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Abstract: Latent variable models have been an integral part of probabilistic machine learning, ranging from simple mixture models to variational autoencoders to powerful diffusion probabilistic models at the center of recent media attention. Perhaps less well-appreciated is the intimate connection between latent variable models and data compression, and the potential of these models for advancing natural science. This talk will explore these topics. I will begin by showcasing connections between variational methods and the theory and practice of neural data compression. On the applied side, variational methods lead to machine-learned compressors of data such as images and videos and offer principled techniques for enhancing their compression performance, as well as reducing their decoding complexity. On the theory side, variational methods also provide scalable bounds on the fundamental compressibility of real-world data, such as images and particle physics data. Lastly, I will also delve into climate science projects, where a combination of deep latent variable modeling and vector quantization enables assessing distribution shifts induced by varying climate models and the effects of global warming.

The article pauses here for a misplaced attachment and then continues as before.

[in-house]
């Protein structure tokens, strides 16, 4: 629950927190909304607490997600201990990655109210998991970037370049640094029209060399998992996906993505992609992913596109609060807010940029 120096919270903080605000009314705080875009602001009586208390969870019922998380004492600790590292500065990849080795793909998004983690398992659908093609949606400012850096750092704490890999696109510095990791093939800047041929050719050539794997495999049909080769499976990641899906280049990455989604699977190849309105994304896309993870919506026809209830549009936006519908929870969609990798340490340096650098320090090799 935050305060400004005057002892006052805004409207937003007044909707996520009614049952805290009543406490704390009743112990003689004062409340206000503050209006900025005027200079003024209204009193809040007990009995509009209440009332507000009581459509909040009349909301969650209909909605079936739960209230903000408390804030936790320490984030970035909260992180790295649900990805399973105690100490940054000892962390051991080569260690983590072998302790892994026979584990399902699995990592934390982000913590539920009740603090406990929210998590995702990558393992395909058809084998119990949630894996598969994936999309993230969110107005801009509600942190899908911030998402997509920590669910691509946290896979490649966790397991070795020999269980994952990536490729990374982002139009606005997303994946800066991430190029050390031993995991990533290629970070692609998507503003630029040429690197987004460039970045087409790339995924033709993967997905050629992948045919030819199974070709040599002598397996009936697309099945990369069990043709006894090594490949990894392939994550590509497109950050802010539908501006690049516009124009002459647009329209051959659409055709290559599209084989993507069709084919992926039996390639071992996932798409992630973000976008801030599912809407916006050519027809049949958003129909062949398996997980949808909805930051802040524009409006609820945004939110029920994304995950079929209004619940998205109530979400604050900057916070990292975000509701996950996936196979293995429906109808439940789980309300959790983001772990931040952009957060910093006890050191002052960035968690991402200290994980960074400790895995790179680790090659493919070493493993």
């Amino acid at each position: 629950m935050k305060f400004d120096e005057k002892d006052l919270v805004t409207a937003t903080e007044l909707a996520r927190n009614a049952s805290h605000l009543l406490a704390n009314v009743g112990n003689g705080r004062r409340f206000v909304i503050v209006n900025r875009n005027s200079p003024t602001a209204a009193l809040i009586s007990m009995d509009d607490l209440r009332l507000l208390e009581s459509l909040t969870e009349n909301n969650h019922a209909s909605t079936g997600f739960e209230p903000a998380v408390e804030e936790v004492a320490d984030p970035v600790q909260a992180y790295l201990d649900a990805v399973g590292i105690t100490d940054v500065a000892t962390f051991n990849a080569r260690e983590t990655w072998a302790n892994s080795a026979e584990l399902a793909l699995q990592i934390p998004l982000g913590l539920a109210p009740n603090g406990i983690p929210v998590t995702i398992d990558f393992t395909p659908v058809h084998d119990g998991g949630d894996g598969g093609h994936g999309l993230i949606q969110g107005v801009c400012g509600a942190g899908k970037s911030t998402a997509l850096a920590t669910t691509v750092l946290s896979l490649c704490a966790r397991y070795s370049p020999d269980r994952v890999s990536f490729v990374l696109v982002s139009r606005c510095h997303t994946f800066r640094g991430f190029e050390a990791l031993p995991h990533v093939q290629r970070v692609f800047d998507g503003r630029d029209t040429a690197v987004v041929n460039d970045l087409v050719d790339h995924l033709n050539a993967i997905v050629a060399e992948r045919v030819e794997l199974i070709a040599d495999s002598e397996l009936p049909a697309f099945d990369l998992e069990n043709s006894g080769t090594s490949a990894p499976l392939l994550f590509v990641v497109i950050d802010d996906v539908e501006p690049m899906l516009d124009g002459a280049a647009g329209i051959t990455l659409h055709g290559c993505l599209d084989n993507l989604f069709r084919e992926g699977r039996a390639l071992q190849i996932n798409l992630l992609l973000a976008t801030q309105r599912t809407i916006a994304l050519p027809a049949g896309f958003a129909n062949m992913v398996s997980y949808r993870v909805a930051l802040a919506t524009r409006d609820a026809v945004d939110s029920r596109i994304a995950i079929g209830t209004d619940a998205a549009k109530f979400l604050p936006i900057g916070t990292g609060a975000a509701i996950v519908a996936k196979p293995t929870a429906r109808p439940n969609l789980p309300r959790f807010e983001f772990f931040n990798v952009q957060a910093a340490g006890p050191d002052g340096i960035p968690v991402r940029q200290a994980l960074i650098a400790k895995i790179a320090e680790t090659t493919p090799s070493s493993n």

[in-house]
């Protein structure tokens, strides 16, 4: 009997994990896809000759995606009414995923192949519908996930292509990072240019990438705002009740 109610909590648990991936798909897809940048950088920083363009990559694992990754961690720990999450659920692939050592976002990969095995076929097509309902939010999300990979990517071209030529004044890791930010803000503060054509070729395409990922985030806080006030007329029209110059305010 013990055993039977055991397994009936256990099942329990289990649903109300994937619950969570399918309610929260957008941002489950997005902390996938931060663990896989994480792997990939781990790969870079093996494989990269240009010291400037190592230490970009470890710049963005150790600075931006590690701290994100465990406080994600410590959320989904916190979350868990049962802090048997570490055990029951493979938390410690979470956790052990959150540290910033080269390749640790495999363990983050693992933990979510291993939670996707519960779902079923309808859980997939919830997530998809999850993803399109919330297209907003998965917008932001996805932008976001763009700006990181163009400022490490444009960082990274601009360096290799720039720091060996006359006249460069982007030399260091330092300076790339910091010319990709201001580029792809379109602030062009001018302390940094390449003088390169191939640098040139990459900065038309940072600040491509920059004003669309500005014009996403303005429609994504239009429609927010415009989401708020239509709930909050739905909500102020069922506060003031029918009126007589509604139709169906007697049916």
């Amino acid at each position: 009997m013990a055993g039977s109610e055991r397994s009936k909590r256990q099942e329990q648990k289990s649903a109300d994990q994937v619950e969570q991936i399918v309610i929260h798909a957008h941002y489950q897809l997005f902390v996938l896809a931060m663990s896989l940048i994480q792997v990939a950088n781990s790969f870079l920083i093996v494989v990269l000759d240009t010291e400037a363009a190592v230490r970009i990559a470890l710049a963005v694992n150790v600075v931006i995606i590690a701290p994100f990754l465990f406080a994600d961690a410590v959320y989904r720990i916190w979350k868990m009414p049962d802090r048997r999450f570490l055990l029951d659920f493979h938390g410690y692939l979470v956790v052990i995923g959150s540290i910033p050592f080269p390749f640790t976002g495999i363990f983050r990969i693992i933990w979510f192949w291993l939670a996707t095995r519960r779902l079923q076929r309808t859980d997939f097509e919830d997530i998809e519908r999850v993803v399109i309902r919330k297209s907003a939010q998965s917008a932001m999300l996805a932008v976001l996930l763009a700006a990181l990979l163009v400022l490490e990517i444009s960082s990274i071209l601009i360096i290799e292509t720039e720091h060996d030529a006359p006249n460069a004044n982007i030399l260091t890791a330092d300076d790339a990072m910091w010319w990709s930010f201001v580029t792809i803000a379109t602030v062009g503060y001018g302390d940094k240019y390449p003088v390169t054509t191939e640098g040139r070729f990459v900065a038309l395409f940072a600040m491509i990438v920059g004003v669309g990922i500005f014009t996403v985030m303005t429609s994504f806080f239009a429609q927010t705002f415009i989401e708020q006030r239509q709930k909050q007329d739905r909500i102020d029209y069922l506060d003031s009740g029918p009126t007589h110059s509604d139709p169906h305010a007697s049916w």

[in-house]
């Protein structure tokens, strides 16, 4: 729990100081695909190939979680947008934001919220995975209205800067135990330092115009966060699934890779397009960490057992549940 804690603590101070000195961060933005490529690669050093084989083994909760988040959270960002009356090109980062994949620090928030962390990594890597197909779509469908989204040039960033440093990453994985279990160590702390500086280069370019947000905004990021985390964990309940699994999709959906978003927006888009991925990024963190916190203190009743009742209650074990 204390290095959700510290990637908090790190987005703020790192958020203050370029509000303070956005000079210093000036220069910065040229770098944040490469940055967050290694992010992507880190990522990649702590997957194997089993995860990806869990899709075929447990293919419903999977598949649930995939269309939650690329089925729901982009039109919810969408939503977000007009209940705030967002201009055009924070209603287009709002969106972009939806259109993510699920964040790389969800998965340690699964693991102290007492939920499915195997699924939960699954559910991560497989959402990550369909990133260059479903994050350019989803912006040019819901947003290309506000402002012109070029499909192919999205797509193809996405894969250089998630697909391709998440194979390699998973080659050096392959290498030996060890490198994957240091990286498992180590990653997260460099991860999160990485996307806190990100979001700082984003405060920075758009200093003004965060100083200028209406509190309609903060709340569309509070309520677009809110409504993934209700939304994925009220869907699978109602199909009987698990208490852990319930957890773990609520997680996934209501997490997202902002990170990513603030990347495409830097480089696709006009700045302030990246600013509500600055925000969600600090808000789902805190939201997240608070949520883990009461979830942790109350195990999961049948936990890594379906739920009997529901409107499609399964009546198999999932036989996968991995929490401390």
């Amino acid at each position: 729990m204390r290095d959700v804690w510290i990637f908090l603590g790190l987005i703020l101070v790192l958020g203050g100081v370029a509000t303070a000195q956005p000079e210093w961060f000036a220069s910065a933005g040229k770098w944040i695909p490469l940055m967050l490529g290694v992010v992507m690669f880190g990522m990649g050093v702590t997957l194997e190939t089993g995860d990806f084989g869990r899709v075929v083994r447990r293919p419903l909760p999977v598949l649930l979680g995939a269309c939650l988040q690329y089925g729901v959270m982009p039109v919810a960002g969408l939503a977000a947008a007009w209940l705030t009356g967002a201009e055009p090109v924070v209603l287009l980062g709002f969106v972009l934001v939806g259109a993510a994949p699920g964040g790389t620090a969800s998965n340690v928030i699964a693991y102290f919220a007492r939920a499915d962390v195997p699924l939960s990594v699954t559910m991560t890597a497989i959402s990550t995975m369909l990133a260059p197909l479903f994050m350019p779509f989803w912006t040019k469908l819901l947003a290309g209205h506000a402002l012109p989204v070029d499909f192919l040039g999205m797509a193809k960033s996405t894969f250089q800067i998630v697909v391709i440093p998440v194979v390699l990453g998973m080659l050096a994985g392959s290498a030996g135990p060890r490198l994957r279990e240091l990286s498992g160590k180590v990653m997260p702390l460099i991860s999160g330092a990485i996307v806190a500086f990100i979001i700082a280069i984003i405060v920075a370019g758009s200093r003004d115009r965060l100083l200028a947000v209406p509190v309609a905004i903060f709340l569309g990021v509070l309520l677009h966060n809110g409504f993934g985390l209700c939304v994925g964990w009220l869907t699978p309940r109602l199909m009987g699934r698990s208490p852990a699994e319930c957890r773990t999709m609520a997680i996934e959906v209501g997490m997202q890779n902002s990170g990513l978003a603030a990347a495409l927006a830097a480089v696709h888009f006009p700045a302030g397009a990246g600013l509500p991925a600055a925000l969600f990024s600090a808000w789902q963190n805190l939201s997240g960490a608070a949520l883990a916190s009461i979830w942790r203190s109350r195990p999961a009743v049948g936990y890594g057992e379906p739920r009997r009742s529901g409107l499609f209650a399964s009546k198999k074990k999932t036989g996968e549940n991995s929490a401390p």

Bio: Stephan Mandt is an Associate Professor of Computer Science and Statistics at the University of California, Irvine. From 2016 until 2018, he was a Senior Researcher and Head of the statistical machine learning group at Disney Research in Pittsburgh and Los Angeles. He held previous postdoctoral positions at Columbia University and Princeton University. Stephan holds a Ph.D. in Theoretical Physics from the University of Cologne in Germany, where he received the National Merit Scholarship. He received the NSF CAREER Award, a Kavli Fellowship of the U.S. National Academy of Sciences, the German Research Foundation’s Mercator Fellowship, and the UCI ICS Mid-Career Excellence in Research Award. He is a member of the ELLIS Society and a former visiting researcher at Google Brain. Stephan will serve as Program Chair of the AISTATS 2024 conference, currently serves as an Action Editor for JMLR and TMLR, and frequently serves as Area Chair for NeurIPS, ICML, AAAI, and ICLR.